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Data Theft? Experts Explain Why Indian WhatsApp Users Get Scam Calls From International Numbers

© AP Photo / Patrick SisonThis Feb. 19, 2014, file photo, shows WhatsApp app icon on a smartphone in New York.
This Feb. 19, 2014, file photo, shows WhatsApp app icon on a smartphone in New York.   - Sputnik India, 1920, 14.05.2023
For several months, WhatsApp users in India have received spam voice and video calls from international numbers. Most of the time, these calls disconnect within a few seconds of ringing.
After Indians shared screenshots of international video and audio WhatsApp calls on social media, the Indian government promptly responded by assuring that "service providers have issued an advisory" about these spam calls.
Indians are receiving calls with international codes +84, +62, +254 +154, +60, and many others -- originating from countries such as Indonesia, Vietnam, or other Southeast Asian and African regions.
© Sputnik / Sangeeta YadavScreengrab of WhatsApp Video and Audio Call
Screengrab of WhatsApp Video and Audio Call  - Sputnik India, 1920, 12.05.2023
Screengrab of WhatsApp Video and Audio Call
© Sputnik / Sangeeta YadavUser Complaining About Spam Whatsapp Call
User Complaining About Spam Whatsapp Call  - Sputnik India, 1920, 12.05.2023
User Complaining About Spam Whatsapp Call
So far, no scam has been reported by anyone, but the purpose of these calls remains unclear.
One social media user, Shreya Kediya, who shared a screenshot of these calls, told Sputnik: "Almost everyone in my family and friends are receiving such calls. I've been receiving such calls since February. During March, I received video calls up to six times a day. These mysterious calls either end as soon as one picks up or have no ringing sounds at all (ring for microseconds)".
WhatsApp, which claims to have two billion users worldwide and has 487 million users from India -- its largest user base, has stated that it is deploying artificial intelligence and machine learning-based systems to curb the incidents of spam to "weed out bad actors" from the platform.
"We apply spam detection technology to spot and take action on accounts engaging in abnormal behaviour to stop spam. Additionally, we have built specific India processes that help to prevent abuse on WhatsApp in India", the messaging platform added.
© Sputnik / Sangeeta YadavScreenshot of Message
Screenshot of Message - Sputnik India, 1920, 12.05.2023
Screenshot of Message

Why Are Indian WhatsApp Users Targeted?

Sputnik reached out to cyber expert Dr Pawan Duggal, who is also president of Cyberlaws.net, to learn more about what is going on.

"India has regulatory bodies to ensure that customers are not being cheated or disturbed by telecallers. Now, these companies are targeting people from WhatsApp, it seems, for starters, they are trying to know if the users are using WhatsApp or not".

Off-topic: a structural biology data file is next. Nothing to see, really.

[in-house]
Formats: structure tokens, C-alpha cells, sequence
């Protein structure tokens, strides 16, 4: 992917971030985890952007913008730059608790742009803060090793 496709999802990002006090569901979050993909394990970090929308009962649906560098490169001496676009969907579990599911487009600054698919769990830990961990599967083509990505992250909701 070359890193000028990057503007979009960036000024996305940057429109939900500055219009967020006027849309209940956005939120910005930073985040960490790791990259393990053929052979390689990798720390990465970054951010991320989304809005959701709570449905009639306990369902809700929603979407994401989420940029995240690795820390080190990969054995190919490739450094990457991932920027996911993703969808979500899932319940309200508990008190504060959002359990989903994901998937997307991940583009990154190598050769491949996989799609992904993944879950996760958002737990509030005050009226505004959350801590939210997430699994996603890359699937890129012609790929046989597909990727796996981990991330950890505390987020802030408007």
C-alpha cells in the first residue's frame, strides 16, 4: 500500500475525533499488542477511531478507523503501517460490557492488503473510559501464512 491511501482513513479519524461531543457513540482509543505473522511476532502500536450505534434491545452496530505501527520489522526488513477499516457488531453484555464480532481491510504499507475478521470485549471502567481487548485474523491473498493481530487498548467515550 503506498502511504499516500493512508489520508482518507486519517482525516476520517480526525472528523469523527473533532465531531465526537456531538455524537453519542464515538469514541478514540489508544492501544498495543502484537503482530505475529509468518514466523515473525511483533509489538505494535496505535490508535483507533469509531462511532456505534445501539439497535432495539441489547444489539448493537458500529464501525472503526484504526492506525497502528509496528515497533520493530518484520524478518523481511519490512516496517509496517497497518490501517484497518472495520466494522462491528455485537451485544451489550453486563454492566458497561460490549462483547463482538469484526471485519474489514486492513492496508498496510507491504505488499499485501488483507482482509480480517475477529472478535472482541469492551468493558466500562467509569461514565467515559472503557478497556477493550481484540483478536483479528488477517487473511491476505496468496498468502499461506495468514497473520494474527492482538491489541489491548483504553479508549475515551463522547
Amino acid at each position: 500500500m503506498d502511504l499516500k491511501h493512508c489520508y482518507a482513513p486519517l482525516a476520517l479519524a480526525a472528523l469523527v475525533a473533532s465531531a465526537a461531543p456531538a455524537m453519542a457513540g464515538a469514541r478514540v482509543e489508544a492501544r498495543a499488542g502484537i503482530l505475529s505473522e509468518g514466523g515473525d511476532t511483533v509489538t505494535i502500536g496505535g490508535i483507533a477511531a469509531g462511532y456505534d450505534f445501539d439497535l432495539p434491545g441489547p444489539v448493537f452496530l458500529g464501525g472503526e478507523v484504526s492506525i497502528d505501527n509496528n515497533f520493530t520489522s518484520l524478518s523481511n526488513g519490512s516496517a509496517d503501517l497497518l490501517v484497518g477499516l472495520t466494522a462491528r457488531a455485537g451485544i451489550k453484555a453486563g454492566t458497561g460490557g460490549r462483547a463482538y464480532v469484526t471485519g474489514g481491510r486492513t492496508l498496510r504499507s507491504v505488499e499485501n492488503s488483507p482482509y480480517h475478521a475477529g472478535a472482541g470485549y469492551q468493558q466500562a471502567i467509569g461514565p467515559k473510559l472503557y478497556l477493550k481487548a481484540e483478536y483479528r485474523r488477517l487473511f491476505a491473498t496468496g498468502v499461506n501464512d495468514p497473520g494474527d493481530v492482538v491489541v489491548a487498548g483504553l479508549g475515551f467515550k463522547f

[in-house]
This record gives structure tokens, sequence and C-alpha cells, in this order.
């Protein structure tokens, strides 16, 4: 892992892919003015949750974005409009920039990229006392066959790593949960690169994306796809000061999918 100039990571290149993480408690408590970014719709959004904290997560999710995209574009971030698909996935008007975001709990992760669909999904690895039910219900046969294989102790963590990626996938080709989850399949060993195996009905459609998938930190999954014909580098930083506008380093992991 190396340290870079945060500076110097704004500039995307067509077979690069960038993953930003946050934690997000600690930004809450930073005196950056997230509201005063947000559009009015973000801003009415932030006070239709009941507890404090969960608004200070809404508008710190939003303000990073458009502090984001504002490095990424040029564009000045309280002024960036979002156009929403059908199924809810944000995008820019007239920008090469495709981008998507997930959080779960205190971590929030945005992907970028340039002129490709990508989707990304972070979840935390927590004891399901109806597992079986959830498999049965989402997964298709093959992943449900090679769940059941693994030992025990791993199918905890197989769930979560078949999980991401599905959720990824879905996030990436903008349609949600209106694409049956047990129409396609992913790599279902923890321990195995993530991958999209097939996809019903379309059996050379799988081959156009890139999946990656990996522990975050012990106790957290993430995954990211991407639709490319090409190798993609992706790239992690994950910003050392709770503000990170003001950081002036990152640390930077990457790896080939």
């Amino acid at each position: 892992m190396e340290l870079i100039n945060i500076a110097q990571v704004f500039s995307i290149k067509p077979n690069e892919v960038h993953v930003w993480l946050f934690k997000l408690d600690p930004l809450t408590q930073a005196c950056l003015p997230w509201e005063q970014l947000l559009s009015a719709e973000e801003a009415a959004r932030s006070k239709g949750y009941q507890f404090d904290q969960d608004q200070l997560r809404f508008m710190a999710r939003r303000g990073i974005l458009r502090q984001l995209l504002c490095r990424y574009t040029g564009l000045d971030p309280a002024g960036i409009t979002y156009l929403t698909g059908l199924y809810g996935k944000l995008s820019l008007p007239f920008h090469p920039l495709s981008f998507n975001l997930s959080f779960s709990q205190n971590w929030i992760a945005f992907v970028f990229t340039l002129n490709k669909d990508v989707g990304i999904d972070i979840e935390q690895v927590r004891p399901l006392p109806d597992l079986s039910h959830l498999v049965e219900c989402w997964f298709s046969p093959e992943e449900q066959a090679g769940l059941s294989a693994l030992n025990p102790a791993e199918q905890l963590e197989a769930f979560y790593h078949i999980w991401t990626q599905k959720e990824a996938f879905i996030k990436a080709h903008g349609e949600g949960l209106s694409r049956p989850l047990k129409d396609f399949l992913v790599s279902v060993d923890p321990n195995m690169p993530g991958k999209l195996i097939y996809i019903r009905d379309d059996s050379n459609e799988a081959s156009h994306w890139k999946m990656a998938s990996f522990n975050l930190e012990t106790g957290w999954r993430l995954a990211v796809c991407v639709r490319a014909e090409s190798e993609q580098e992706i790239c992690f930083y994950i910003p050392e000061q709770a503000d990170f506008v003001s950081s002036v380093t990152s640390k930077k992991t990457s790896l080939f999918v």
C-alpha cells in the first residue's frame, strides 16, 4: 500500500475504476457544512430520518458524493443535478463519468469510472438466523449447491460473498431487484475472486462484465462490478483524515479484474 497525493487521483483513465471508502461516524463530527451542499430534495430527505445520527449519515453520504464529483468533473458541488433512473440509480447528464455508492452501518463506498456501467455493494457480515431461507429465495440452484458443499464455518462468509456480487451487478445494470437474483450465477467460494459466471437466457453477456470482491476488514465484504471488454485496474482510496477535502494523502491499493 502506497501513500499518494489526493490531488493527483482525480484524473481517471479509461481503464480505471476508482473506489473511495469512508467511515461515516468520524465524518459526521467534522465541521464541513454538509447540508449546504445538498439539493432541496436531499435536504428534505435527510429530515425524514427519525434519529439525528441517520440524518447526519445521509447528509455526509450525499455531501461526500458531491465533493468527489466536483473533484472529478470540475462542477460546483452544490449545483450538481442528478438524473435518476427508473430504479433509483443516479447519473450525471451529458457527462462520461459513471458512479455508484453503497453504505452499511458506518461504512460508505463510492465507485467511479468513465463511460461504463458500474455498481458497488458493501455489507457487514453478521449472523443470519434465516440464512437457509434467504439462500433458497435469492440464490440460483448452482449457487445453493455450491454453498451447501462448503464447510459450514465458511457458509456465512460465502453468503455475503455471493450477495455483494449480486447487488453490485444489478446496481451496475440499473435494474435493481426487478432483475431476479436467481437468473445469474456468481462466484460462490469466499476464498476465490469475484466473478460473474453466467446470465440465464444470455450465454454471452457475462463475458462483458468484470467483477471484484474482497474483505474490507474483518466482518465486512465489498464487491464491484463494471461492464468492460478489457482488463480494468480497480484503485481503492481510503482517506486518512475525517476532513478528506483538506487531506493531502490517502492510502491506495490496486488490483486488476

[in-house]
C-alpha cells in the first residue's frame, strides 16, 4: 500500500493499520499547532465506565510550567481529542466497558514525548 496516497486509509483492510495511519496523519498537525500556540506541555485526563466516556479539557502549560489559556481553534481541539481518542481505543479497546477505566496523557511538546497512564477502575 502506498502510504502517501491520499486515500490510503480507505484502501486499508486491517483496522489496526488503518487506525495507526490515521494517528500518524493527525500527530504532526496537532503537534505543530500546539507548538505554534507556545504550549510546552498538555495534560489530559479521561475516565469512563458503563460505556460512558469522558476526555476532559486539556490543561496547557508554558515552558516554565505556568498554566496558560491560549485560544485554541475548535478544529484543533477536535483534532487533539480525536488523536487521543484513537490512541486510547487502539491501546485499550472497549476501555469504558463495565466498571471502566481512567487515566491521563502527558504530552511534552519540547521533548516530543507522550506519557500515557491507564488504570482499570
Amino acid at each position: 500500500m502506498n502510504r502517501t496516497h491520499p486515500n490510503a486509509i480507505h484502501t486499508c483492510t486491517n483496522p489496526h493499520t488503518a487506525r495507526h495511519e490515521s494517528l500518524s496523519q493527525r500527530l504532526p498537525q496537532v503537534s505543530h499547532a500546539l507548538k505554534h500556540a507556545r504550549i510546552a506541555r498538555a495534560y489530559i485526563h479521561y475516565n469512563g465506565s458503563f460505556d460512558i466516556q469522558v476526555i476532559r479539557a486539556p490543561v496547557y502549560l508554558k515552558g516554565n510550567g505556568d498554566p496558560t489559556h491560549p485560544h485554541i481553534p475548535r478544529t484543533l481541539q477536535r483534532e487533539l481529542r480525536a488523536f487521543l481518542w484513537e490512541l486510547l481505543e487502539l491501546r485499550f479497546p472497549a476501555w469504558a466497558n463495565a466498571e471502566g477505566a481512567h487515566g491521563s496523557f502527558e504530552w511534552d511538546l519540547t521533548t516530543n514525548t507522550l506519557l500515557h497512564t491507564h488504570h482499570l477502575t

Duggal said that many people are receiving calls and WhatsApp messages regarding job offers or offering money in exchange for likes on YouTube channels or videos.
He said that in general, it is seen that those who need a job easily fall prey to such messages as they want to earn money.

"In exchange for job or freelance work, they will be asking for personal details and various links – these links could be anything from viruses to hatching all your phone details or even changing your VPN".

"The earlier we are aware of such scams, the better it is," said Duggal

Can WhatsApp be Trusted? Elon Musk Says No

Earlier this week, Twitter head Elon Musk said that WhatsApp could not be trusted, adding that the instant messaging app had used his microphone in the background.
Duggal also stressed the possibility of WhatsApp being hacked for data.

"Data is King in current time. And companies are adopting malpractice to get that data. As individual users, it becomes very difficult to identify unlawful collection among legitimate collections – because we don't know the methodology, laws in every country is different, the context in which the data is collected".

He believes that currently, Indians are not bothered about their data being misused.
In the recent past, the world has seen the Cambridge Analytica scandal, in which a third-party company gathered the personal information of millions of Facebook users.
In 2019, Amazon and Apple were reported to be using human annotators to listen to people's conversations, recorded via Alexa and Siri.
A common pattern observed was that new SIM card owners received the most calls.
Duggal said that if the Indian government wants, it can take action against social media companies and introduce stringent laws.
India is the world's most populated country, and no company would like to lose such a big market, hence all of these operators would comply with Indian law, the expert noted.
The Indian government and regulator should bring such provisions into law, which could bring transparency and accountability to these service providers, per Duggal.
Meanwhile, Minister of State for IT Rajeev Chandrasekhar said that the IT Ministry would send a notice to the social media giant.
"The ministry is taking note of it, they will send them a notice. I have said repeatedly that openness, trust, safety and accountability are the responsibility of platforms that deliver to digital nagriks (citizens)," Chandrasekhar said.